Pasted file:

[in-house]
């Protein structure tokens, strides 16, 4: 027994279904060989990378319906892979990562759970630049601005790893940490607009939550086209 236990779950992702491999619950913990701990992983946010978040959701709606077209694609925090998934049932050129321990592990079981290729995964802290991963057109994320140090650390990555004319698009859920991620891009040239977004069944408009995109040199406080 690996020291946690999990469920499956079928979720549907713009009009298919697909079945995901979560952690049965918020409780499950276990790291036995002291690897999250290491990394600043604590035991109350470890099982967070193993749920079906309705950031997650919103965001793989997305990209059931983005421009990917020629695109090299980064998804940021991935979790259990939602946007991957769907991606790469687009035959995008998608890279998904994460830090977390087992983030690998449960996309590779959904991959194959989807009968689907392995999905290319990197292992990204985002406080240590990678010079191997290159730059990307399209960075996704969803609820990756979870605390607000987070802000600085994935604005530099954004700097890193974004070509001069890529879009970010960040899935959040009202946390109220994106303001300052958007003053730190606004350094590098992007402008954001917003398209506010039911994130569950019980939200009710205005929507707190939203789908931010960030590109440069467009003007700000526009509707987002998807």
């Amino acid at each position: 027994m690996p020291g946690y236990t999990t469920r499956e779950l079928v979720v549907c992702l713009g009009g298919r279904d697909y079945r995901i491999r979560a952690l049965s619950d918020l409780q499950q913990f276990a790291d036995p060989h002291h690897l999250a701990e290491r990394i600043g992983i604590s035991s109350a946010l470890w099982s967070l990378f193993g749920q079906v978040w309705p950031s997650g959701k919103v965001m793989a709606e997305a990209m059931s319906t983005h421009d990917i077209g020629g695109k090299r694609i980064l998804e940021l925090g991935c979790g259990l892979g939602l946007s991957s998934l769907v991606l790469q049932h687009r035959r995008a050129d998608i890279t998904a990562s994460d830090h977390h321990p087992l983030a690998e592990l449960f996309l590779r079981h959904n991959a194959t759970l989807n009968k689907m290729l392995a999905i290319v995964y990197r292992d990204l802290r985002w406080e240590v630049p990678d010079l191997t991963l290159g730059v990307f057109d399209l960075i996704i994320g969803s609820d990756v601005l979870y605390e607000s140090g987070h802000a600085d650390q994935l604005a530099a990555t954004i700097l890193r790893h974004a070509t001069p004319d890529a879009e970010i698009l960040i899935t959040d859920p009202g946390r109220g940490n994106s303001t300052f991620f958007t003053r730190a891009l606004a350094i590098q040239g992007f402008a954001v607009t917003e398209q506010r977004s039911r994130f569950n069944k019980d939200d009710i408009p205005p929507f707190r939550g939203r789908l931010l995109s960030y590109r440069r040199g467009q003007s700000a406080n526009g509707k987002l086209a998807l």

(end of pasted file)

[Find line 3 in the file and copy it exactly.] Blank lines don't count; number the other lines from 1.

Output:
């Amino acid at each position: 027994m690996p020291g946690y236990t999990t469920r499956e779950l079928v979720v549907c992702l713009g009009g298919r279904d697909y079945r995901i491999r979560a952690l049965s619950d918020l409780q499950q913990f276990a790291d036995p060989h002291h690897l999250a701990e290491r990394i600043g992983i604590s035991s109350a946010l470890w099982s967070l990378f193993g749920q079906v978040w309705p950031s997650g959701k919103v965001m793989a709606e997305a990209m059931s319906t983005h421009d990917i077209g020629g695109k090299r694609i980064l998804e940021l925090g991935c979790g259990l892979g939602l946007s991957s998934l769907v991606l790469q049932h687009r035959r995008a050129d998608i890279t998904a990562s994460d830090h977390h321990p087992l983030a690998e592990l449960f996309l590779r079981h959904n991959a194959t759970l989807n009968k689907m290729l392995a999905i290319v995964y990197r292992d990204l802290r985002w406080e240590v630049p990678d010079l191997t991963l290159g730059v990307f057109d399209l960075i996704i994320g969803s609820d990756v601005l979870y605390e607000s140090g987070h802000a600085d650390q994935l604005a530099a990555t954004i700097l890193r790893h974004a070509t001069p004319d890529a879009e970010i698009l960040i899935t959040d859920p009202g946390r109220g940490n994106s303001t300052f991620f958007t003053r730190a891009l606004a350094i590098q040239g992007f402008a954001v607009t917003e398209q506010r977004s039911r994130f569950n069944k019980d939200d009710i408009p205005p929507f707190r939550g939203r789908l931010l995109s960030y590109r440069r040199g467009q003007s700000a406080n526009g509707k987002l086209a998807l």